Morgan v. Ocwen Loan Servicing, LLC

Filing 23

ORDER that 18 Ocwen's Motion for Summary Judgment is GRANTED in part. The parties are directed to file supplemental briefing of no more than six pages addressing whether Morgan's negligence claim is (1) preempted by the FCRA, and (2) barred by the economic loss rule. Those briefs are due on or before April 30, 2018. Signed by Judge Andrew P. Gordon on 4/16/2018. (Copies have been distributed pursuant to the NEF - MMM)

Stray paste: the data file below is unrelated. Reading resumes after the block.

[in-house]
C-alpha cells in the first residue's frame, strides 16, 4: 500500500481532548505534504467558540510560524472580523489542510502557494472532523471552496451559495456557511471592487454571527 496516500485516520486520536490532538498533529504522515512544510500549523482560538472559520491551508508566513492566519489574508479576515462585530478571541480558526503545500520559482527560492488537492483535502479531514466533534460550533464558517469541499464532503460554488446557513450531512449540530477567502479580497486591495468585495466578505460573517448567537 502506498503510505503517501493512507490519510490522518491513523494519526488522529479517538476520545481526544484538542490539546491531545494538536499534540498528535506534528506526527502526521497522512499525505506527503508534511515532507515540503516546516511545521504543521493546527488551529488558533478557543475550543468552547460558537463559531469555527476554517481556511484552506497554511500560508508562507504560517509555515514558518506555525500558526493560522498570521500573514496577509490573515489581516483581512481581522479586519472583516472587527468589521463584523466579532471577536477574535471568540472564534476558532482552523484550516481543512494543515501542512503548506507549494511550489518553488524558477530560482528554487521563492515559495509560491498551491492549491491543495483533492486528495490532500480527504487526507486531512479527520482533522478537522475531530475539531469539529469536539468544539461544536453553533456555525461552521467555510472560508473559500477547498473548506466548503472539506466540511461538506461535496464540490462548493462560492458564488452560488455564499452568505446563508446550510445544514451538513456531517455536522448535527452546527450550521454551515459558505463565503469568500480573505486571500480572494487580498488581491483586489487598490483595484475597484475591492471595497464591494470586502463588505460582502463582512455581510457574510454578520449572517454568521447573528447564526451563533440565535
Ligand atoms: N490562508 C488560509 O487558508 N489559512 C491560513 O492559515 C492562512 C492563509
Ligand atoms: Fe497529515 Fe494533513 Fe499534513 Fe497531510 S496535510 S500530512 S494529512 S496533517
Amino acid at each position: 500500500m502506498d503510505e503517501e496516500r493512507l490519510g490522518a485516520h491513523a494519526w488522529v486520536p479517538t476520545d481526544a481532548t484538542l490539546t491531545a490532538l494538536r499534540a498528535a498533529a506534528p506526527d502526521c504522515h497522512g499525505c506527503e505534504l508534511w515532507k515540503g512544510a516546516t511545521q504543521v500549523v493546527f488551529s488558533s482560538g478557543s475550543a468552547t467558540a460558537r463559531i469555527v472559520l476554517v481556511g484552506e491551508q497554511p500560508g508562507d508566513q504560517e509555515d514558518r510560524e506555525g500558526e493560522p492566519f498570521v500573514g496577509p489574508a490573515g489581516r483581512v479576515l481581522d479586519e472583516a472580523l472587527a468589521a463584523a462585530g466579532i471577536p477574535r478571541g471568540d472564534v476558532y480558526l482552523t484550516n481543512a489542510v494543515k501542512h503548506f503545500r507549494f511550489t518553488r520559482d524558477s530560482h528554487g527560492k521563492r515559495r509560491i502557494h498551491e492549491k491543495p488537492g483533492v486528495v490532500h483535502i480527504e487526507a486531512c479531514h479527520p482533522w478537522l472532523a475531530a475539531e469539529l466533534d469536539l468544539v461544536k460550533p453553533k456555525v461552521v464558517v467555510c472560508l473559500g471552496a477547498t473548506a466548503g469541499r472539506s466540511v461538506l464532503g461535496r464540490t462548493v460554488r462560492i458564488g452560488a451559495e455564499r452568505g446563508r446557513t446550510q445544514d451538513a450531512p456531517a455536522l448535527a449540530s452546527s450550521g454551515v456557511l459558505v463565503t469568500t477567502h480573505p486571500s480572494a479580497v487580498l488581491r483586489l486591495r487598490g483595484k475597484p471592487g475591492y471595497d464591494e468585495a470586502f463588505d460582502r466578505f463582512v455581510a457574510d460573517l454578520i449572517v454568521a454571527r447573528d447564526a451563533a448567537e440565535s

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1 UNITED STATES DISTRICT COURT 2 DISTRICT OF NEVADA 3 *** 4 CAROL MORGAN, 5 6 7 Case No. 2:16-cv-02536-APG-PAL Plaintiff, v. OCWEN LOAN SERVICING, LLC, 8 Defendant. 9 ORDER GRANTING IN PART DEFENDANT’S MOTION FOR SUMMARY JUDGMENT AND ORDERING SUPPLEMENTAL BRIEFS (ECF No. 28) 10 11 Carol Morgan sues Ocwen Loan Servicing, LLC for misreporting debts that Morgan owed 12 following the alleged execution of a loan modification agreement.1 Morgan is the owner of real 13 property located at 5901 Sunlight Garden Way in Las Vegas.2 Ocwen is the servicer of a 14 promissory note secured by a deed of trust on the property.3 15 Morgan alleges that she entered into a loan modification agreement on September 15, 16 2014, which extinguished Morgan’s second mortgage.4 Morgan further alleges that despite the 17 purported loan modification agreement, her credit report continued to indicate that she was 18 delinquent on her payments on her second mortgage and that, as a result of this misrepresentation, 19 she was denied a zero percent interest credit card.5 Morgan asserts that Ocwen violated the “Fair 20 Credit Reporting Act (FCRA) pursuant to [Nevada Revised Statutes §] 649.005” and the Fair 21 Debt Collection Practices Act (FDCPA), that Ocwen breached the loan modification agreement, 22 and that Ocwen was negligent in its reporting practices.6 Ocwen moves for summary judgment 23 25 26 27 28 1 ECF No. 1. 2 24 Id. 3 ECF No. 5 at 1. 4 ECF No. 18. 5 ECF Nos. 1, 18. 6 ECF No. 1. 1 on all claims. Morgan has failed to demonstrate a genuine dispute of material fact on her Nev. 2 Rev. Stat. Chapter 649, FDCPA, and breach of contract claims. Therefore, I grant Ocwen’s 3 motion for summary judgment as to those claims and direct the parties to file supplemental 4 briefings on the issue of FCRA preemption for her negligence claim. 5 I. 6 ANALYSIS Summary judgment is appropriate if the movant shows “there is no genuine dispute as to 7 any material fact and the movant is entitled to judgment as a matter of law.”7 A fact is material if 8 it “might affect the outcome of the suit under the governing law.”8 An issue is genuine if “the 9 evidence is such that a reasonable jury could return a verdict for the nonmoving party.”9 10 The party seeking summary judgment bears the initial burden of informing the court of the basis 11 for its motion and identifying those portions of the record that demonstrate the absence of a 12 genuine issue of material fact.10 The burden then shifts to the non-moving party to set forth 13 specific facts demonstrating there is a genuine issue of material fact for trial.11 I view the 14 evidence and reasonable inferences in the light most favorable to the non-moving party.12 15 A. Nevada Revised Statutes § 649.005 Claim 16 Morgan alleges that Ocwen violated the “Fair Debt Credit Reporting Act pursuant to 17 [Nev. Rev. Stat. §] 649.005” because Ocwen continued to show her second mortgage as due 18 despite the purported loan modification agreement, which extinguished the mortgage.13 Morgan 19 brings this claim as a state action under § 649.005, not a federal one under FCRA. 20 Ocwen points out, and Morgan does not dispute, that it cannot be held liable under 21 § 649.005 because that section merely provides definitions for Chapter 649 and does not set forth 22 23 25 26 27 28 FED. R. CIV. P. 56(a), (c). 8 Anderson v. Liberty Lobby, Inc., 477 U.S. 242, 248 (1986). 9 24 7 Id. 10 Celotex Corp. v. Catrett, 477 U.S. 317, 323 (1986). 11 Fairbank v. Wunderman Cato Johnson, 212 F.3d 528, 531 (9th Cir. 2000). 12 James River Ins. Co. v. Hebert Schenk, P.C., 523 F.3d 915, 920 (9th Cir. 2008). 13 ECF No. 1 at 3. Page 2 of 10 1 any cause of action.14 In response, Morgan does not identify a specific section of the statute that 2 Ocwen violated and fails to provide legal precedent for her claim. 3 Additionally, Ocwen argues that there is no private right of action under Chapter 649.15 4 Morgan responds that she “has never heard this argument before” and that “certainly there are 5 numerous causes of action brought” by private citizens, but fails to provide legal authority to 6 support her argument.16 This court has held that there is neither an express nor implied private 7 right of action under Chapter 649.17 Rather, the Legislature intended for administrative 8 enforcement of the act.18 9 Morgan contends that if this claim fails under Chapter 649, then she should be given leave 10 to amend and plead a federal FCRA claim. But the deadline to amend pleadings expired in 11 February 2017, and discovery closed in May 2017.19 Even if I construed Morgan’s request as one 12 to amend the scheduling order and extend the deadline to amend pleadings under Federal Rule of 13 Civil Procedure 16, Morgan has not established good cause to grant that request.20 Morgan never 14 moved to amend the pleadings throughout this action. She knew the facts and allegations that 15 would form the basis for any FCRA violations when she filed her complaint, 21 as shown by the 16 fact that she brought a claim under § 649.005, which Morgan contends “mirrors” the FCRA.22 17 14 ECF No. 18 at 4–5; NEV. REV. STAT. § 649.005. 15 19 ECF No. 18. 16 ECF No. 21 at 3. 20 17 18 21 See Preston v. Clark Cty. Collection Serv., LLC, Case No. 2:14-cv-00021-APG-PAL, 2014 WL 6882626, at *2 (D. Nev. Dec. 4, 2014). 18 Id. 22 19 See ECF No. 8 (scheduling order). 23 20 24 25 26 27 28 See Fed. R. Civ. P. 16(b); Amerisource Bergen Corp. v. Dialysist West, Inc., 465 F.3d 946, 952 (9th Cir. 2006); Johnson v. Mammoth Recreations, Inc., 975 F.2d 604, 607-08 (9th Cir. 1992). 21 See United States v. Dang, 488 F.3d 1135, 1142-43 (9th Cir. 2007); Royal Ins. Co. of Am. v. S.W. Marine, 194 F.3d 1009, 1016-17 (9th Cir. 1999) (“Late amendments to assert new theories are not reviewed favorably when the facts and the theory have been known to the party seeking amendment since the inception of the cause of action.”) (quotation omitted); Chodos v. West Publ’g Co., 292 F.3d 992, 1003 (9th Cir. 2002) (affirming the district court's denial of leave to amend where the plaintiff sought to add a claim based on facts that were available to the plaintiff before he amended his complaint). 22 ECF No. 21 at 3. Page 3 of 10 1 Morgan’s attempted justification that she did not allege FCRA claims because she wanted this 2 action to remain in state court does not excuse her failure to add the claims once the case was 3 removed. 4 Even if good cause existed to amend the scheduling order, granting leave to amend would 5 be futile.23 FCRA imposes duties on entities that furnish information to credit reporting agencies, 6 which are contained in 15 U.S.C. § 1681s-2. Those duties are enforceable only by federal or state 7 agencies.24 As the Ninth Circuit has explained, Congress limited enforcement of § 1681s–2(a) 8 violations to these agencies because “Congress did not want furnishers of credit information 9 exposed to suit by any and every consumer dissatisfied with the credit information furnished.”25 10 The Ninth Circuit has held, however, that after a furnisher of information has received a notice of 11 dispute pursuant to § 1681s–2(b), an individual consumer does have a private right of action 12 against that furnisher of information.26 13 Morgan does not point to any evidence that Ocwen, as a furnisher of credit information, 14 received a notice of dispute pursuant to § 1681s-2(b). At this stage in the proceedings, it would 15 unduly prejudice Ocwen to allow Morgan to add any FCRA claims to her complaint because 16 doing so would necessarily require re-opening discovery to explore whether Ocwen received a 17 notice of dispute and thereafter violated the FCRA. 18 Thus, because Morgan cannot bring a private cause of action under Chapter 649, and 19 because Morgan produces no other evidence that Ocwen violated the FCRA, I grant summary 20 judgment in Ocwen’s favor on this claim. 21 22 23 24 25 23 See Fed. R. Civ. P. 15(a); Sonoma Cnty. Ass'n of Retired Emps. v. Sonoma Cnty., 708 F. 3d 1109, 1117 (9th Cir. 2013) (stating that courts should consider five factors to assess whether to grant leave to amend under Rule 15(a): (1) bad faith, (2) undue delay, (3) prejudice to the opposing party, (4) futility of amendment, and (5) whether plaintiff has previously amended the complaint). 24 26 27 28 See 15 U.S.C. § 1681s–2(d); Gorman v. Wolpoff & Abramson, LLP, 584 F.3d 1147, 1154 (9th Cir. 2009). 25 Nelson v. Chase Manhattan Mortgage Corp., 282 F.3d 1057, 1060 (9th Cir. 2002). 26 Id. at 1057. Page 4 of 10 1 B. FDCPA Claim 2 Next, Morgan argues that Ocwen violated the FDCPA “pursuant to Nevada Law,” 3 because it continues to attempt to collect a debt, which has purportedly been reduced and cured, 4 and because it engaged in abusive litigation tactics.27 Morgan’s complaint does not reference the 5 specific provision of the FDCPA she is suing under, nor does she identify the Nevada law she 6 believes Ocwen violated. 7 The FDCPA is “a broad remedial statute designed to ‘eliminate abusive debt collection 8 practices by debt collectors, to insure that those debt collectors who refrain from using abusive 9 debt collection practices are not competitively disadvantaged, and to promote consistent State 10 action to protect consumers against debt collection abuses.’”28 Individuals may sue debt 11 collectors who fail to comply with the FDCPA, and they may recover actual damages, statutory 12 damages, attorney’s fees, and costs.29 Determining whether conduct violates the FDCPA 13 “requires an objective analysis that takes into account whether the ‘least sophisticated debtor 14 would likely be misled by a communication.’”30 15 First, Ocwen argues that, as a loan servicer, it is not a debt collector as defined by the 16 FDCPA and as interpreted in the legislative history of 15 U.S.C. § 1692a(6).31 Morgan does not 17 respond to that argument. Instead, she argues, without citing to legal authority, that by reporting 18 a contested debt Ocwen attempted to collect a debt. 19 20 21 22 23 24 27 ECF No. 1 at 3. 28 Gonzales v. Arrow Fin. Servs., LLC, 660 F.3d 1055, 1062 (9th Cir. 2011) (quoting 15 U.S.C. § 1692e). 29 15 U.S.C. § 1692k(a). 30 Gonzalez, 660 F.3d at 1061. 31 25 26 27 28 15 U.S.C. § 1692a(6) (defining “debt collector” as “any person who uses any instrumentality of interstate commerce or the mails in any business the principle purpose of which is the collection of any debts, or who regularly collects or attempts to collect, directly or indirectly, debts owed or asserted to be owed or due another”); see also 15 U.S.C. § 1692a(6)(f) (exempting a person from being defined as a “debt collector” if they are “collecting or attempting to collect any debt owed or due or asserted to be owed or due another to the extent such activity . . . (ii) concerns a debt which was originated by such person; [or] (iii) concerns a debt which was not in default at the time it was obtained by such person”). Page 5 of 10 1 Ocwen is not a debt collector because the FDCPA’s definition of “debt collector” does not 2 “include the consumer’s creditors, a mortgage servicing company, or any assignee of the debt, so 3 long as the debt was not in default at the time it was assigned.”32 And even if Ocwen met the 4 statutory definition of a debt collector, Morgan has provided no evidence that Ocwen attempted to 5 collect a debt from her. Morgan states that someone called her to collect a debt on her second 6 mortgage but that “she cannot testify as to who it actually was.”33 She argues that “Ocwen 7 continues to send monthly statements demanding payment,”34 but she has not produced any such 8 statement and does not state in her affidavit that she received monthly statements from Ocwen.35 9 Thus, Ocwen is entitled to summary judgment on Morgan’s FDCPA claims. 10 C. 11 Morgan argues that Ocwen breached the purported loan modification agreement by 12 continuously reporting that she was behind on her payments on her second mortgage.36 In 13 Nevada, “to succeed on a breach of contract claim a plaintiff must show four elements: (1) 14 formation of a valid contract; (2) performance, or excuse of performance, by the plaintiff; (3) 15 material breach by the defendant; and (4) damages.”37 The existence of a contract is a matter of 16 law and the party asserting the existence of a contract has the burden to establish the contract’s 17 existence and its terms.38 18 19 Breach of Contract Claim Morgan argues that the parties entered into a loan modification agreement on September 15, 2014, and cites to the loan modification contract in “Exhibit 1.”39 However, this loan 20 21 22 32 Camacho-Villa v. Great Western Home Loans, Case No. 3:10-cv-00210-ECR-VPC, 2011 WL 1103681, at *4 (D. Nev. Mar. 23, 2011). 33 23 ECF No. 21 at 3. 34 Id. 24 35 See id. at 112–14. 25 36 ECF No. 21 at 4. 37 Laguerre v. Nev. Sys. of Higher Educ., 837 F. Supp. 2d 1176, 1180 (D. Nev. 2011). 26 27 28 38 Shaw v. CitiMortgage, Inc., 201 F. Supp. 3d 1222, 1245–1246 (D. Nev. 2016) (citing May v. Anderson, 119 P.3d 1254, 1257 (Nev. 2005)). 39 ECF No. 21 at 4. Page 6 of 10 1 modification agreement has not been executed by the parties.40 Even if the modification 2 agreement was properly executed, and constitutes a valid contract, Morgan has not directed the 3 court to any provision that “extinguish[es] the second deed of trust,” 41 and I cannot find one. 4 The loan modification contains a deferral of principal provision, which causes the 5 payment on a substantial portion of Morgan’s loan balance to be deferred and potentially 6 reduced.42 Assuming that the deferral of principal provision is the “extinguishment” provision 7 that Morgan is referring to in her complaint, Morgan’s breach of contract claim still fails because 8 she has not provided sufficient evidence to raise a dispute that Ocwen breached any material term 9 of the contract. Morgan argues that Ocwen breached the contract “by not honoring the contract 10 and extinguishing the debt pretty much until this litigation was initiated,” but fails to point to any 11 specific contractual language or provision under which Ocwen’s conduct would constitute a 12 breach.43 Nor does she point to any provision where Ocwen promised to refrain from reporting 13 delinquent payments or agreed to prevent third parties from attempting to collect the debt. 14 Finally, even if Morgan could show that Ocwen breached the contract, Morgan has not 15 raised a dispute as to damages. “An essential element of a breach of contract claim is showing 16 that the defendant’s alleged breach caused damages to plaintiff.”44 Under Nevada law, 17 “[d]amages for a breach of contract claim are limited to those specifically outlined in the contract, 18 if any, and those expectation damages sufficient to put the non-breaching party in the position it 19 would have been in had the breach not occurred.”45 Expectation damages are determined by the 20 method set forth in the Restatement (Second) of Contracts § 347.46 Damages for mental suffering 21 22 40 Id. at 20. 41 See id. at 9–20. 42 24 Id. at 14 (loan modification). 43 Id. at 4. 25 44 Kiefe v. Metropolitan Life Ins. Co., 931 F. Supp. 2d 1100, 1108 (D. Nev. 2013). 26 45 Shaw, 201 F. Supp. 3d at 1249. 23 46 27 28 Andrew v. Century Sur. Co., 134 F. Supp. 3d 1249, 1254 (D. Nev. 2015) (citing Road & Highway Builders v. N. Nev. Rebar, 284 P.3d 377, 382 (Nev. 2012) (noting that Rest.2d Contracts, § 347 is subject to the limitations set forth in § 353). Page 7 of 10 1 and emotional distress are ordinarily not recoverable in an action for breach of contract unless the 2 breach also caused bodily harm or where the express object of the contract is the mental and 3 emotional well-being of one of the contracting parties.47 In civil cases, it is the plaintiff’s burden 4 to prove the existence and amount of damages she is seeking.48 “Although damages need not be 5 proven to mathematical certainty, sufficient facts must be introduced so that court can arrive at 6 intelligent estimate without speculation or conjecture.”49 7 Here, Morgan does not identify any provisions outlining specific damages in the loan 8 modification agreement. Morgan claims that she has been damaged in an amount in excess of 9 $10,000 as a result of her “suffering” from her inability to obtain credit, and that she will testify 10 to those damages at trial. But, a plaintiff cannot avoid summary judgment by promising that the 11 needed evidence will come out at trial.50 And even if Morgan could testify to the emotional 12 damages she suffered from her inability to obtain credit, those damages cannot be awarded based 13 on a breach of contract claim. Morgan also contends that she had to obtain counsel to litigate this 14 action, causing damages in the form of attorneys’ fees. But she does not point to, and I cannot 15 find, any provisions in the loan modification agreement that call for payment of attorneys’ fees if 16 the contract is breached. Thus, Morgan has failed to establish a genuine dispute of material fact 17 with regard to this claim. 18 D. Negligence Claim 19 Finally, Morgan argues that Ocwen was negligent in its failure to accurately report the 20 loan modification agreement and payments. “A claim for negligence in Nevada requires that the 21 plaintiff satisfy four elements: (1) an existing duty of care, (2) breach, (3) legal causation, and (4) 22 damages.”51 To show entitlement to judgment as a matter of law, “[Ocwen] must show that one 23 24 25 26 27 28 47 See Erlich v. Menezes, 981 P.2d 978, 983 (Cal. 1999) (citing Rest.2d Contracts, § 353); see also Burrus v. Nevada-California-Oregon Ry., 145 P. 926, 928 (Nev. 1915). 48 Clark Cty. School Dist. v. Richardson Const., Inc., 168 P.3d 87, 97 (Nev. 2007). 49 Harmsen v. Smith, 693 F.2d 932, 945 (9th Cir. 1982). 50 See Celotex Corp, 477 U.S. at 322. 51 Turner v. Mandalay Sports Entm’t, LLC, 180 P.3d 1172, 1175 (Nev. 2008). Page 8 of 10 1 of the elements of the plaintiff’s prima facie case . . . is clearly lacking as a matter of law.”52 2 “Because existence of ‘duty’ is a question of law, if this court determines that no duty exists,” 3 summary judgment for the defendant is appropriate.53 4 Absent some other relationship, a lender generally does not owe a duty of care to its 5 borrower outside of the duties set forth in the relevant loan documents.54 But, the failure to 6 accurately report payments appears to fall outside of the duties contemplated in the agreement. 7 Neither party points to any Nevada law deciding whether an action taken by a lender that is not 8 contemplated by the loan agreement itself —like reporting of payments to a third party consumer 9 reporting agency—can be the basis of a negligence action. 10 The FCRA, however, contains two preemption sections restricting state law claims 11 against furnishers of information for “defamation, invasion of privacy, or negligence . . . to the 12 extent that they are based on the disclosure of FCRA information and are not based on malice or 13 willful intent to injure.”55 “Thus the FCRA preempts any state law claim based on the conduct 14 covered by section 1681s–2,” which covers the responsibilities of furnishers of information to 15 consumer reporting agencies.56 Here, Morgan’s negligence claim against Ocwen for failure to 16 accurately update and report information appears to fall squarely within the responsibilities 17 covered by section 1681s-2 of the FCRA and may be preempted. Because the parties did not 18 address preemption in their arguments, I order the parties to file supplemental briefs discussing 19 whether Morgan’s negligence claim is preempted by the FCRA. Morgan’s negligence claim also 20 may be barred by the “economic loss rule.” The parties shall brief that issue as well. 21 22 23 24 25 26 27 28 52 Butler ex rel. Biller v. Bayer, 168 P.3d 1055, 1063 (Nev. 2007) (internal quotations and citation omitted). 53 Butler, 168 P.3d at 1063. 54 McGee v. CitiMortgage, Case No. 2:12-cv-02025-JCM-PAL, 2013 WL 2405301, at *6 (D. Nev. May 31, 2013); see also Weinstein v. Mortg. Capital Assocs. Inc., Case No. 2:10-cv-01551-PMP-PAL, 2011 WL 90085, at *8 (D. Nev. Jan. 11, 2011). 55 Spartalian v. Citibank, N.A., 2013 WL 5437347, at *5 (D. Nev. Sep. 27, 2013); see also 15 U.S.C. § 1681h(e); 15 U.S.C. § 1681t(b)(1). 56 Spartalian, 2013 WL 5437347, at *5 (citing Subhani v. JP Morgan Chase Bank, Nat. Ass’n, 2012 WL 1980416, *3 (N.D. Cal. June 1, 2012)). Page 9 of 10 1 2 3 II. CONCLUSION IT IS THEREFORE ORDERED that Ocwen’s motion for summary judgment [ECF No. 4 18] is GRANTED in part. The parties are directed to file supplemental briefing of no more than 5 six pages addressing whether Morgan’s negligence claim is (1) preempted by the FCRA, and (2) 6 barred by the economic loss rule. Those briefs are due on or before April 30, 2018. 7 DATED this 16th day of April, 2018. 8 9 10 ANDREW P. GORDON UNITED STATES DISTRICT JUDGE 11 12 13 14 15 16 17 18 19 20 21 22 23 24 25 26 27 28 Page 10 of 10